In years gone by, Africa was a captivating travel destination. Prospective tourists once dreamed about Mt. Kilimanjaro, colorful ethnic performances, and, of course, safaris. But these days African journeys are notably less enticing. The continent is beset by crippling poverty, widespread political corruption, ever-increasing terrorism – and, of course, the present pandemic. At the same time, millions of Africans suffer under the continuous threat of violence.

Notably, no African population experiences these misfortunes as acutely as the continent’s 685 million Christians. In January, Britain’s Guardian related that worldwide,

“…more than 340 million Christians — one in eight — face high levels of persecution and discrimination because of their faith, according to the 2021 World Watch List compiled by the Christian advocacy group Open Doors. It says there was a 60 percent increase over the previous year in the number of Christians killed for their faith.”

The Guardian’s account went on to say that more than nine out of 10 of the global total of 4,761 deaths were of African Christians. Here’s a look at how that happened and, when relevant, how the U.S. is responding.

African Christians Are Attacked Throughout the Continent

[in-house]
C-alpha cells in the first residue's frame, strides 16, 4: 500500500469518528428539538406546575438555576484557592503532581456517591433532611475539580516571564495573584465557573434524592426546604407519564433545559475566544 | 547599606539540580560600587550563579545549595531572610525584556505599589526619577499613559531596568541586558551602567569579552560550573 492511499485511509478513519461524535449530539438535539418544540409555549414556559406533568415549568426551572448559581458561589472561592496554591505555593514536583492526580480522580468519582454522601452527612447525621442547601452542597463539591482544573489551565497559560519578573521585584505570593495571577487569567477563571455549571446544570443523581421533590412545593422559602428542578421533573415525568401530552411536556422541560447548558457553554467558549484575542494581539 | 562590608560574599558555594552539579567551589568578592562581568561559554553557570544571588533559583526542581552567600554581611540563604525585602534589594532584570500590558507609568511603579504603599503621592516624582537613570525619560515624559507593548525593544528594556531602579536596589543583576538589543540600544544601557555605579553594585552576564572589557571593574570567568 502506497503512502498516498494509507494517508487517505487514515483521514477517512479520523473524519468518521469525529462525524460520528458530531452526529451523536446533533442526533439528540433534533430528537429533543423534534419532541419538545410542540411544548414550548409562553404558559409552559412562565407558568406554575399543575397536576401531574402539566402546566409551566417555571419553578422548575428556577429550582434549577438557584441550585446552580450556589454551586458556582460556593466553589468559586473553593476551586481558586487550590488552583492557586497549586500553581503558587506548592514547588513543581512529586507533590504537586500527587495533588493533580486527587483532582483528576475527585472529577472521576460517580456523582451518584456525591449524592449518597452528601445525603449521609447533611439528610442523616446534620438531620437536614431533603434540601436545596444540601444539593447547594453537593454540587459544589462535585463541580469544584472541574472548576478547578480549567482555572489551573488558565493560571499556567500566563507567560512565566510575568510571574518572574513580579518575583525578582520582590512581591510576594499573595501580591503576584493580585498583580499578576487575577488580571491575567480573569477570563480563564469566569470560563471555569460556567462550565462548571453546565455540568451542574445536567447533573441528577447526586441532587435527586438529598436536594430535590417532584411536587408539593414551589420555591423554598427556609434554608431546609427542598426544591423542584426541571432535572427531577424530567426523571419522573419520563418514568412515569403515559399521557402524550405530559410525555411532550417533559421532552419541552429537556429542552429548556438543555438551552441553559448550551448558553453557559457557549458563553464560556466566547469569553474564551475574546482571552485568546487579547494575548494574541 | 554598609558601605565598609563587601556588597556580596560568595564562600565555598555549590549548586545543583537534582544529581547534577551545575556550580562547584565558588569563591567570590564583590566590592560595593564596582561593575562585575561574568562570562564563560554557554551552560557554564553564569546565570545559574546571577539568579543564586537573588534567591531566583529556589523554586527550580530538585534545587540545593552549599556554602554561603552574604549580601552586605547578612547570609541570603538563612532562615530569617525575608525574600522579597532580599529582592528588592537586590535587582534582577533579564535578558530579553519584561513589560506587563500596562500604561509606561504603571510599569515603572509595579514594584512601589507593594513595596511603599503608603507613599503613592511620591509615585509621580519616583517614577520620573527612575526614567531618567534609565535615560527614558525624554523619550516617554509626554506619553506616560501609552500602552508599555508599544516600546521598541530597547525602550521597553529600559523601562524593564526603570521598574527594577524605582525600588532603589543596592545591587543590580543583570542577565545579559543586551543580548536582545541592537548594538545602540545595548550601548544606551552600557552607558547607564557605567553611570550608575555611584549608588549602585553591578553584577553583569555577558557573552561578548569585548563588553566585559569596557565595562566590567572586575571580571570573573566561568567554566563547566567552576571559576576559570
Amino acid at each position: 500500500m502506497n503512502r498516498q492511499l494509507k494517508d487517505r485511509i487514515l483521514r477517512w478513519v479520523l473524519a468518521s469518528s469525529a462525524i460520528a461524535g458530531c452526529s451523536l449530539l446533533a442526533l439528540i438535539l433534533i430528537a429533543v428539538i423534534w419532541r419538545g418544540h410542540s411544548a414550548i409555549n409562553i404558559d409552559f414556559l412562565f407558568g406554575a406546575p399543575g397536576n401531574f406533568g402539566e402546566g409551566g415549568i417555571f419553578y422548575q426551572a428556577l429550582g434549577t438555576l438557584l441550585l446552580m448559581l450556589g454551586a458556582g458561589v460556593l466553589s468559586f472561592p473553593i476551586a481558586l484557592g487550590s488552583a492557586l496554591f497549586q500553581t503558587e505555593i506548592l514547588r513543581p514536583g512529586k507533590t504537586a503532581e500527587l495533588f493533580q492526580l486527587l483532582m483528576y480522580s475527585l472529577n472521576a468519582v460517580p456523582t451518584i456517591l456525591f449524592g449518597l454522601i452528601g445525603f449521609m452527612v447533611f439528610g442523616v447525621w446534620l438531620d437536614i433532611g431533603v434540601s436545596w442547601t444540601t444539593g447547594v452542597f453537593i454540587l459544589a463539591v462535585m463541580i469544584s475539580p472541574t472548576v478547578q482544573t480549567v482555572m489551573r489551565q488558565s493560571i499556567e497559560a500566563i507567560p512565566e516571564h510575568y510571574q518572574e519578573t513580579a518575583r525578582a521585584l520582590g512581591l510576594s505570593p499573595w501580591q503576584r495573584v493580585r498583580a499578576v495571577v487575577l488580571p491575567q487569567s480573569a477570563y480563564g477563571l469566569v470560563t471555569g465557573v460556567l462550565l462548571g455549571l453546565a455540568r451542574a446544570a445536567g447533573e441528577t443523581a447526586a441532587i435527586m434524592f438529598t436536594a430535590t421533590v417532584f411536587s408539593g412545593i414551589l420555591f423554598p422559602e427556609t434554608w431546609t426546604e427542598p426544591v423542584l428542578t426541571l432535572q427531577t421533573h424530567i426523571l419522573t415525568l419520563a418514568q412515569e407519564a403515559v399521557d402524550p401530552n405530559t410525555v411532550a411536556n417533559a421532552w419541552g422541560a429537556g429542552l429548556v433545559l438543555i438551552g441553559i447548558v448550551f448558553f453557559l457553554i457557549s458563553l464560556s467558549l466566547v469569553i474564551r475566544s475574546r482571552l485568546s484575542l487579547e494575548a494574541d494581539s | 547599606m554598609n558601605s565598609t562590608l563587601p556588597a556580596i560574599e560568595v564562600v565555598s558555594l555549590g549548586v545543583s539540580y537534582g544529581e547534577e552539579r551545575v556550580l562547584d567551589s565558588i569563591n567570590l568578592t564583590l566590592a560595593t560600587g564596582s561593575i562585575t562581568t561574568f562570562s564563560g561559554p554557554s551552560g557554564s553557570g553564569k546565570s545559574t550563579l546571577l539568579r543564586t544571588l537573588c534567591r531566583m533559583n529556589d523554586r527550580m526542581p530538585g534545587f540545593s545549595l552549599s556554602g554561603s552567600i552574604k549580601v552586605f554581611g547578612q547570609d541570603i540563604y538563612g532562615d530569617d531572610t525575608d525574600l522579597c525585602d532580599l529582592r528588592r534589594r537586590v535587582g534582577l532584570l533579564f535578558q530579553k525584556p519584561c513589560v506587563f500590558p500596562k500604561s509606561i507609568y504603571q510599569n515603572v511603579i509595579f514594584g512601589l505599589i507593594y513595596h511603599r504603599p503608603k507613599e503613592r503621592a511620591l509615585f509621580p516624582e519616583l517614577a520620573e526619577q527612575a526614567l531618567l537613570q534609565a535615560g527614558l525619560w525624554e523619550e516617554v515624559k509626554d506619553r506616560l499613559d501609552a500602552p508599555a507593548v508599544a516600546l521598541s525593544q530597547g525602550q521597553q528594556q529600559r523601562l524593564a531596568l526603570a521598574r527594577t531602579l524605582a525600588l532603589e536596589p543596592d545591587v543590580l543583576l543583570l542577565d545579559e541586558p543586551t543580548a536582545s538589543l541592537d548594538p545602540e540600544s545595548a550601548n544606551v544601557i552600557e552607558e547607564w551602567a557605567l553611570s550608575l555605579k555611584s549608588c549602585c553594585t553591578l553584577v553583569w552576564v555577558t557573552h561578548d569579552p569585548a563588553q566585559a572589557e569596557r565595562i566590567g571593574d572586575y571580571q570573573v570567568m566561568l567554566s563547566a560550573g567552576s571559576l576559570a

Women in Jos, Nigeria, mourn as they march against a recent bout of sectarian violence between Muslims and Christians. (CNN)

In Mozambique, stunning recent reports in November 2020 revealed that ISIS had attacked innumerable civilians, abducting women and children and torching homes. Al Jazeera described some 50 innocent people — many of them Catholics — being “herded” to their death on a soccer field. There, they were systematically decapitated and dismembered. Due to a hapless and futile government response, ISIS has continued its ferocious assaults, most recently on January 2, 2021.

On March 15, the New York Times said of the American involvement in Mozambique: “Modest in size and scope: a dozen Army Green Berets are to train Mozambican marines for the next two months. But [this] signals the entry of the United States military into a counterinsurgency effort that has been aided so far mainly by South African mercenaries, who have faced accusations of human rights abuses.”

In Somalia – the notorious site of Black Hawk Down – Christians must vigilantly hide their faith. One family was recently jailed for having converted to Christianity from Islam and accused of evangelizing. This is a capital crime under strictly enforced Shari’a law. Similar court cases continue.

In Burkina Faso, savage carnage has erupted, with more than a million Christians displaced. “The terrorism activities have hit us so quickly,” one pastor explained. “These groups moved in and took control… Many areas of Burkina’s northern and eastern regions have now become ‘no-go’ areas.”